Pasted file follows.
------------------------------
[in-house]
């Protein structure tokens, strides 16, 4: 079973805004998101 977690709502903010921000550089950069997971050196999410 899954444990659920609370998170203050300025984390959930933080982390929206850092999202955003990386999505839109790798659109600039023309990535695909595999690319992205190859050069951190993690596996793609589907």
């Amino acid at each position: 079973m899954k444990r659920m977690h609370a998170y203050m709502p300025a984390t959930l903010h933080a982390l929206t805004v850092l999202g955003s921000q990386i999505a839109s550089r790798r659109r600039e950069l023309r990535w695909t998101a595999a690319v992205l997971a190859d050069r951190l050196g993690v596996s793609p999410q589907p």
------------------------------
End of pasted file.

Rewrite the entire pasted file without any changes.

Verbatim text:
[in-house]
């Protein structure tokens, strides 16, 4: 079973805004998101 977690709502903010921000550089950069997971050196999410 899954444990659920609370998170203050300025984390959930933080982390929206850092999202955003990386999505839109790798659109600039023309990535695909595999690319992205190859050069951190993690596996793609589907």
């Amino acid at each position: 079973m899954k444990r659920m977690h609370a998170y203050m709502p300025a984390t959930l903010h933080a982390l929206t805004v850092l999202g955003s921000q990386i999505a839109s550089r790798r659109r600039e950069l023309r990535w695909t998101a595999a690319v992205l997971a190859d050069r951190l050196g993690v596996s793609p999410q589907p």